sjohnson@mercurynews.com

The U.S. Supreme Court on Thursday unanimously ruled that naturally occurring human genes can't be patented, easing widespread fears that companies could jack up the price of diagnostic tests based on that genetic material and limit research that might save lives.

But the decision could make it harder for some Bay Area biomedical companies to lure investors and innovate, industry experts said. While the ruling also affirmed the right to patent synthetic genes made in laboratories, the experts called it a blow to firms that rely solely on patents for natural genetic material.

"This is a troubling turn of events," said Gail Maderis, CEO of BayBio, which represents Northern California firms. "We are the only country that has defined patentability so narrowly. For us to take such a restrictive view puts us at a disadvantage."

In its ruling, the court tossed out gene patents that Utah-based Myriad Genetics used for its proprietary test of breast and ovarian cancer in women with genetic mutations. Myriad's test is designed to spot the mutations, which can significantly boost a woman's chance of developing the diseases. Actress Angelina Jolie, whose mother died of ovarian cancer, took the test before deciding to undergo a recent double mastectomy.

The court's ruling, written by Justice Clarence Thomas, declared that "laws of nature, natural phenomena and abstract ideas" aren't patentable. Therefore, it added, "we hold that a naturally occurring DNA segment is a product of nature and not patent eligible." Genes are subsets of human DNA, the hereditary material that makes up humans and almost all other organisms.

The patent case had drawn intense national interest. That was partly due to Jolie's disclosure, but also because the decision was anticipated to have broad social implications.

For one thing, DNA has become a lucrative commodity. Over the past 30 years, the government has issued patents for thousands of human genes, associated with colon cancer, Alzheimer's disease, muscular dystrophy and other ailments. A study last month in the journal Genome Medicine concluded that more than 40 percent of the human genome has been patented so far. It's unclear how many of those patents will be voided by the ruling.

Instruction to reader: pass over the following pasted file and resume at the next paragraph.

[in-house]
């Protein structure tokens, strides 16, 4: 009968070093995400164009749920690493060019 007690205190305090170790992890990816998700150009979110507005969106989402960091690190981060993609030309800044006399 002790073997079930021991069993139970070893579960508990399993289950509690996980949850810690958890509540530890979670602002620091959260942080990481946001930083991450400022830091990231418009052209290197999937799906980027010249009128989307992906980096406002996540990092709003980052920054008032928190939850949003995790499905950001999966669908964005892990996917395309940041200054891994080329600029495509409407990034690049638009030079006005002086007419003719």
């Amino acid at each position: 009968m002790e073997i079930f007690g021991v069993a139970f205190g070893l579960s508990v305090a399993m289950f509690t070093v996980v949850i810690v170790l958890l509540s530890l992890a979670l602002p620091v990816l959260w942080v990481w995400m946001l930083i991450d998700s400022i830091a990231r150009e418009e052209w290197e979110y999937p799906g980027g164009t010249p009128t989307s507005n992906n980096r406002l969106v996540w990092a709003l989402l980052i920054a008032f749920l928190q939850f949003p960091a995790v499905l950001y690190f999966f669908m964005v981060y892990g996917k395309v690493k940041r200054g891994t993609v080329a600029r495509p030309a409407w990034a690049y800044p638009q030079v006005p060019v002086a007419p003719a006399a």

Businesses have argued it's been essential for them to patent genes in order to justify the enormous investments they often make to conduct DNA research. Without legal protection for their inventions, they said, competitors could simply copy their work.

But consumer advocates claim the patents gave companies monopoly power which they sometimes abused.

Myriad had been accused in the case of often charging more than $3,000 for its genetic tests and suing others to prevent them from offering cheaper tests related to the patented genes. Critics also said many scientists avoided doing research on the patented genes, fearing they also could be sued.

"Removing the patents on the building blocks of life ensures that scientific discovery and medical care based on insights into human DNA will remain freely accessible and widely disseminated, not hidden behind a vast thicket of exclusive rights," said Dr. Jeremy Lazarus, of the American Medical Association.

Business advocates, however, had a mixed reaction.

Many biotech companies that have patented naturally occurring DNA also have patented synthetic versions, which they can continue using for diagnostic tests, drugs and other health-related products, they noted. It's unclear how many companies in the Bay Area might be affected by the court's ruling.

But for companies that just rely on natural-DNA patents, "that could be a problem," said Morrison & Foerster lawyer James Mullen. "Those people would be in trouble, potentially."

Contact Steve Johnson at 408-920-5043. Follow him at Twitter.com/steveatmercnews.